The First Televised NFL Draft

After ESPN’s production of the NFL draft this weekend it’s hard to picture the event as anything other than a slick, lavish event designed as much for TV as for the league itself. Today, it’s an event discussed and analyzed for weeks in advance but when ESPN started televising the draft back in 1980 it was barley considered newsworthy. Mel Kiper Jr. would have had to be a car salesman if he was born in a past generation. In fact, then-commissioner Pete Rozelle thought ESPN President Chet Simmons was crazy for even considering the idea.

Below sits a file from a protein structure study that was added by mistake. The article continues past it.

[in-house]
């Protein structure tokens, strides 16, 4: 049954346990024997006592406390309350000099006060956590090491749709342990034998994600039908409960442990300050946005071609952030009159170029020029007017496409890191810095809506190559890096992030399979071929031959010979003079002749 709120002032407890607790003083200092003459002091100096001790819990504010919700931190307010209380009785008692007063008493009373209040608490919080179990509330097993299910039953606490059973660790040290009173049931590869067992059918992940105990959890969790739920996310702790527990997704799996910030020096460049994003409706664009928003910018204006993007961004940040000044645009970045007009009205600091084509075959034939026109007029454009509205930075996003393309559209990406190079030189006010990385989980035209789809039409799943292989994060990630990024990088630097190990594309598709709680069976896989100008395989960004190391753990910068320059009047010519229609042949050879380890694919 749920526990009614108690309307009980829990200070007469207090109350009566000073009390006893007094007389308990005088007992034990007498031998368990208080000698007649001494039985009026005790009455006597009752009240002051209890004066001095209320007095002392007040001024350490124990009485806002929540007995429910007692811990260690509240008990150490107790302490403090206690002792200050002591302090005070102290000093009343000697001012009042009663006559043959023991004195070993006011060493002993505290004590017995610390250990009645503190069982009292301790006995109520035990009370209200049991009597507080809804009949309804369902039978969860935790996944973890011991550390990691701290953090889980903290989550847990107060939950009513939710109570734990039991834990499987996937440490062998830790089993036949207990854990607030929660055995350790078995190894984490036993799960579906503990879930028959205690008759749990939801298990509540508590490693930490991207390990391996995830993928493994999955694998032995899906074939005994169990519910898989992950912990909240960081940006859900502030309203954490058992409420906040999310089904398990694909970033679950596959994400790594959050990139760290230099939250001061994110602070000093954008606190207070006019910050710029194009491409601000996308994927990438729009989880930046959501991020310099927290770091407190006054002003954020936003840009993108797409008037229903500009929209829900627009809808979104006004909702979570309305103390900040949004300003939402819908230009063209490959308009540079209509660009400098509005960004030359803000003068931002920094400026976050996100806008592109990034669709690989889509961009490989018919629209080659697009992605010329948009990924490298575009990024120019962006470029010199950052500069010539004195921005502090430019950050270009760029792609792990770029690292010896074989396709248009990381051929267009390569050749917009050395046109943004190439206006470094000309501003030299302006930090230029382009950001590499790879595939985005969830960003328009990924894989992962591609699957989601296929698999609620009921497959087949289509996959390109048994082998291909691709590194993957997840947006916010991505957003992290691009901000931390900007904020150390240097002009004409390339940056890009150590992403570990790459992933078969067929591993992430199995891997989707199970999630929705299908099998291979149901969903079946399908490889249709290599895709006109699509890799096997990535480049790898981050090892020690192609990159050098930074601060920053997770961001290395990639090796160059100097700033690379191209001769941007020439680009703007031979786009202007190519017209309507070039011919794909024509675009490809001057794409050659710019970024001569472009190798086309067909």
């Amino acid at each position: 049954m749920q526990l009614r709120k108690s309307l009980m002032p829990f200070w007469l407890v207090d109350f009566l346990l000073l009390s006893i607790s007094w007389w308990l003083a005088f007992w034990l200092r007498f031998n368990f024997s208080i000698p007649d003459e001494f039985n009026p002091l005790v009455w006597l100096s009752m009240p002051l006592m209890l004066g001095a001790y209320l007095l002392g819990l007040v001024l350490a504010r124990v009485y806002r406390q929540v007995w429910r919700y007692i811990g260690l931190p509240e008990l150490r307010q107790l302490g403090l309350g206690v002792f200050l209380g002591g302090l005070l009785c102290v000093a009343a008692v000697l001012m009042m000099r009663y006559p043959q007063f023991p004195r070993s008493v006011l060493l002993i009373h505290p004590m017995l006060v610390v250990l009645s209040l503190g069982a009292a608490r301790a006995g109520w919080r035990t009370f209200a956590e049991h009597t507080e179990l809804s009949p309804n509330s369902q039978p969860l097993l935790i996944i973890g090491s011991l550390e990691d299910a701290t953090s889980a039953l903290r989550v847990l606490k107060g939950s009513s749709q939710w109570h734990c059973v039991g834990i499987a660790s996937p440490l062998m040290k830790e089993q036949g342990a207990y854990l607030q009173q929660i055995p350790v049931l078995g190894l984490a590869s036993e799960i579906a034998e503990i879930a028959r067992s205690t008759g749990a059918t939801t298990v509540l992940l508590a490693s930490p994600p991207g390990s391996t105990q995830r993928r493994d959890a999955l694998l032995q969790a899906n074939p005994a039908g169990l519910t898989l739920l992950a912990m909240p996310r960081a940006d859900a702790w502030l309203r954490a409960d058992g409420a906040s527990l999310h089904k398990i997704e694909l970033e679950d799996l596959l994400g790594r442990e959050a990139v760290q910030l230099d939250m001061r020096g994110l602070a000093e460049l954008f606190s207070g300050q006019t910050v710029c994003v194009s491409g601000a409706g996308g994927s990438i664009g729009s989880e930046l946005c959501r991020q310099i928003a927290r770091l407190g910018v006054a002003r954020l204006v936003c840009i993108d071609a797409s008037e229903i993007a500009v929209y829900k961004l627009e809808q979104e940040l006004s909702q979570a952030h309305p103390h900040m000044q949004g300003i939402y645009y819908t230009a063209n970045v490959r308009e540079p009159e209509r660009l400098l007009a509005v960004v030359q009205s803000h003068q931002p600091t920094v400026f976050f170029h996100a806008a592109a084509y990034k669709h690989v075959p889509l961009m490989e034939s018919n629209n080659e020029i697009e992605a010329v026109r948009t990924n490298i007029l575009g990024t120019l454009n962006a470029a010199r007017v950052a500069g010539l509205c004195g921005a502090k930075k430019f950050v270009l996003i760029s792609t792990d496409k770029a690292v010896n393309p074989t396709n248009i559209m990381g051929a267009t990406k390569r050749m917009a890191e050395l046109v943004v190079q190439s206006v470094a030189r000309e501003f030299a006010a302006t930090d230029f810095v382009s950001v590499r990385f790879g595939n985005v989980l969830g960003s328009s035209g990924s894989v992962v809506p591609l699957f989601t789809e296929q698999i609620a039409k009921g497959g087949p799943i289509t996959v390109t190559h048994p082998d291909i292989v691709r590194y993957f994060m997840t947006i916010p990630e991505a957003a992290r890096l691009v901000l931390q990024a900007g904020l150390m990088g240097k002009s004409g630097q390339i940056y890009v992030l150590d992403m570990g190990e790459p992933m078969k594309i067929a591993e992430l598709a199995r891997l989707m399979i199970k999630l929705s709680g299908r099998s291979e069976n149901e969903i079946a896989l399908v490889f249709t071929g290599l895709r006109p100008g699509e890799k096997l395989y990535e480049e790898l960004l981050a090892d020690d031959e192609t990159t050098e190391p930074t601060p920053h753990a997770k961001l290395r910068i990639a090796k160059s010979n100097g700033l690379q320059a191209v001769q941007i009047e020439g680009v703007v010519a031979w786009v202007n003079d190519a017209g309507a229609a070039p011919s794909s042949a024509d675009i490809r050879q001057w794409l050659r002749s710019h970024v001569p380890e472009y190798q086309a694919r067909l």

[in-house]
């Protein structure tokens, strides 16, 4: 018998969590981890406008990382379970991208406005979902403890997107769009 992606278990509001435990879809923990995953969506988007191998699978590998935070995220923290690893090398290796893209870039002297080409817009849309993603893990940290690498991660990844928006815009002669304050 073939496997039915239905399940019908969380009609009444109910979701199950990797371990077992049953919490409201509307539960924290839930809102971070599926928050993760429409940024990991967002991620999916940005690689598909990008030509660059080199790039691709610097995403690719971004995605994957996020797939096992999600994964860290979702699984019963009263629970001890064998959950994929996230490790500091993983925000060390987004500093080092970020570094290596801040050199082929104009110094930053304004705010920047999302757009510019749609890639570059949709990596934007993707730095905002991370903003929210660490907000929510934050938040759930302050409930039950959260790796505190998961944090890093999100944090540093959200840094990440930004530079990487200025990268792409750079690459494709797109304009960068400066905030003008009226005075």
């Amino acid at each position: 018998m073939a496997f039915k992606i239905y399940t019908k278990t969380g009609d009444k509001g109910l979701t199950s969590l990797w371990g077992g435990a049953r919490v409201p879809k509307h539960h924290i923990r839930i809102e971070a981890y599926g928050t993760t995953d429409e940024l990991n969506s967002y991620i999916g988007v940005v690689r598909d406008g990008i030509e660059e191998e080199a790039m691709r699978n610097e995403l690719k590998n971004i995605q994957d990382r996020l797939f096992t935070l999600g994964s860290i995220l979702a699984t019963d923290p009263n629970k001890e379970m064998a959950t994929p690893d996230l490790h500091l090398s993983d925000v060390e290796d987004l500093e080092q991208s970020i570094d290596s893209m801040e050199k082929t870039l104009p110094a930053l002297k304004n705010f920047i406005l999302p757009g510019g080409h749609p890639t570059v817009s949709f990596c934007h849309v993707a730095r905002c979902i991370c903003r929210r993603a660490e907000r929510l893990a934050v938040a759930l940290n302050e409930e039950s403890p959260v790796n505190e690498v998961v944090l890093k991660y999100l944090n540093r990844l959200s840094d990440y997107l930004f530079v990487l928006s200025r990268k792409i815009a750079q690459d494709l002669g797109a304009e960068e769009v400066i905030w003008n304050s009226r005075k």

When you really think about it, the draft isn’t something that would make for a natural TV product. It would’ve consisted of little more than players sitting with their families and shots of NFL GMs whispering to their underlings and colleagues. The 1980 draft was an opportunity ESPN couldn’t afford to pass up, even it seemed like a bland TV product.  At the time the company was swimming in debt and desperate to get in bed with the NFL, the most powerful sports league even then. In the oral history of ESPN Those Guys Have All The Fun anchor Bob Ley is quoted as saying, “Chet said that was the most important thing, to align ourselves with the NFL, the Gold Standard of American television.”

Football analysts Vince Papale and George Grande covered the draft and said they didn’t get up to use the bathroom for over 12 hours on that first day. The first pick was to the Detroit Lions, who selected running back Billy Sims.

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